Rolex China Sea Race: Centennial V's All-Filipino Crew

Rolex China Sea Race: Across The Sea with This All-Filipino Sailing Crew

Veteran sailor Ernesto Echauz. Courtesy of Jann Pascua

Marking the 62nd anniversary of this world-renowned blue water classic, the Rolex China Sea Race takes the teams across 565 nautical miles to the crisp waters of Subic Bay. From Victoria Harbour in Hong Kong to Subic Bay, Philippines, get to know the team behind Standard Insurance Centennial V.

On the windy shores of Victoria Harbour, 22 teams gathered at the docks of the Royal Hong Kong Yacht Club last March 27, 2024, for the return of the Rolex China Sea Race. 

Standard Insurance Centennial V
Victoria Harbour as the race begins. Courtesy of Rolex / Andrea Francolini

The teams assembled on the starting line, ready to race the grueling distance–565 nautical miles or 1,046 kilometers–across the South China Sea to Subic Bay in the Philippines. Being regarded as one of the most tactical and challenging offshore races, many of the world’s best-known sailors and yachts have tried to master the Race putting their sailing skills to the ultimate test. 

Representing the Philippines, veteran sailor Ernesto Echauz’s Standard Insurance Centennial V returns as the 2023 Line Honours defending champion, a historic victory marking the Philippines’ first time winning the Rolex China Sea Race. Accompanying Centennial V is Standard Insurance Centennial III, likewise holding an all-Filipino crew. 

Ernesto Echauz
Veteran sailor Ernesto Echauz. Courtesy of Jann Pascua

Manning a boat across 1,046 kilometers in offshore racing is no small feat. Not only do teams have to subject themselves to nature’s demanding conditions, but they also have to remain determined and in union. Much like learning a skill, it takes years to be able to master and orchestrate teamwork, which develops slowly over the course of ten to fifteen years. 

Echauz captained an all-Filipino crew composed of current and former members of the national sailing team, most of whom are from the Philippine Navy. He praises the crew, connecting the inherent skill to understand the wind and the sea to the natural disposition of living in an archipelago: “It’s in the blood of the Filipinos. Since we have tons of islands, it’s easy for us to be exposed to the sea.”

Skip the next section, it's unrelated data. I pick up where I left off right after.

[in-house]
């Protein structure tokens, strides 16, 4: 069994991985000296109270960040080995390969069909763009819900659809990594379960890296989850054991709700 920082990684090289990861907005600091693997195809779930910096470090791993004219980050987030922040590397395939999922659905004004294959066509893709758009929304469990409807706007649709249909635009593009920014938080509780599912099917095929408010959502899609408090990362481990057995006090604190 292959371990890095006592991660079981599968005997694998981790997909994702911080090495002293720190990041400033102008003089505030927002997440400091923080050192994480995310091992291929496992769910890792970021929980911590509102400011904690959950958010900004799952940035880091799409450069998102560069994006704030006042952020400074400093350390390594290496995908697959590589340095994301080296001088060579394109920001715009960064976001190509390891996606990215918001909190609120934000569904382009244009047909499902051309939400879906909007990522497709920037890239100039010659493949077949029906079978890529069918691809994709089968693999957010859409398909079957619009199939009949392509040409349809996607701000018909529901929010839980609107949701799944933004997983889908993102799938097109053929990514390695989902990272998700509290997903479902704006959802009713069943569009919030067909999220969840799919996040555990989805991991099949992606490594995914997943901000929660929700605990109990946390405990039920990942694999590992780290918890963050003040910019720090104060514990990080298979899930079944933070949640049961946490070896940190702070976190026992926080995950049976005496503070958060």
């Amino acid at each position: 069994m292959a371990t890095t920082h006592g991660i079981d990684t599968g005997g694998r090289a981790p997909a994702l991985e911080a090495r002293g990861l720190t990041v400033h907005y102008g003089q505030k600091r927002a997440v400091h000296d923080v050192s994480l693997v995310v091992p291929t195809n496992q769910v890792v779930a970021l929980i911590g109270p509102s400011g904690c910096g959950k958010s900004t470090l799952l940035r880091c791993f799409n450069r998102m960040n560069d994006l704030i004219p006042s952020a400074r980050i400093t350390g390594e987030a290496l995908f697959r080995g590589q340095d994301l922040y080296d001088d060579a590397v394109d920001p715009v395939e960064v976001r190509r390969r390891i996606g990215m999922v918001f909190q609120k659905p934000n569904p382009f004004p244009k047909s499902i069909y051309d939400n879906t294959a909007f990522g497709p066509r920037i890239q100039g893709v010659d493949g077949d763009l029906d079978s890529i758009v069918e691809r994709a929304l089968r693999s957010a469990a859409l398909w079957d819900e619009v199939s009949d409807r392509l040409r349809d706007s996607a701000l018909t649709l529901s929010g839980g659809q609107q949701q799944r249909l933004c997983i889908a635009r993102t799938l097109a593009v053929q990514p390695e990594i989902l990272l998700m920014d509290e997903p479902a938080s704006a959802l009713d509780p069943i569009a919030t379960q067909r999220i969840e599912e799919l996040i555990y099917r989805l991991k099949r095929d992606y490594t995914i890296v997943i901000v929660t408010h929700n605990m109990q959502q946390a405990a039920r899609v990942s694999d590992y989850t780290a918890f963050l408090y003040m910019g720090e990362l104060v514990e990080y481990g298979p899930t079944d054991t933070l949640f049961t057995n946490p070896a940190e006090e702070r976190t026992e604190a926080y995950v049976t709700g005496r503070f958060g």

Standard Insurance Centennial V Crew
Standard Insurance Centennial V. Rolex China Sea Race 2024. Courtesy of RHKYC / Guy Nowell

Sailors Alaiza Belmonte, PSC Women in Sports 2024 awardee, and Paula Bombeo speak on overcoming the challenges as the only women in the crew. For me, there’s no easy way. I need to understand the importance of the training that we do. [As women,] we also have to match the strength of the men when they do the exercise. No special treatment. And on the boat, both men and women are welcome to [make] a decision,” says Alaiza. Likewise, Bombeo expands on the importance of more women in sailing: “Having women on board brings a different perspective which enables more effective decision-making as a team,” she says. 

Rolex China Sea Race 2024
Participants of Rolex China Sea Race 2024. Courtesy of Rolex / Andrea Francolini

In a race testing endurance, bravery, and teamwork, there is no room for error in the open water. At the mercy of the weather, Echauz reiterates the gravity of crew strength: “In fact, when you’re in the boat, we make sure we’re all equal. There’s no boss, no superior. Your life depends on each other… When you’re in the boat together, that’s how it’s gonna be.” 

It was a nail-biting finish, and Standard Insurance Centennial V finished as overall second runner-up, completing the course only five minutes behind rivals Happy Go. Battling hard from the start, both teams delivered a strong performance, trading positions every few hours. Despite the results of the race, the Echauz’s team remains hopeful for next year, where they could hopefully claim line honors once more. The wind carries on, and the waves continue to flow. 

More From Vogue

Share now on:
FacebookXEmailCopy Link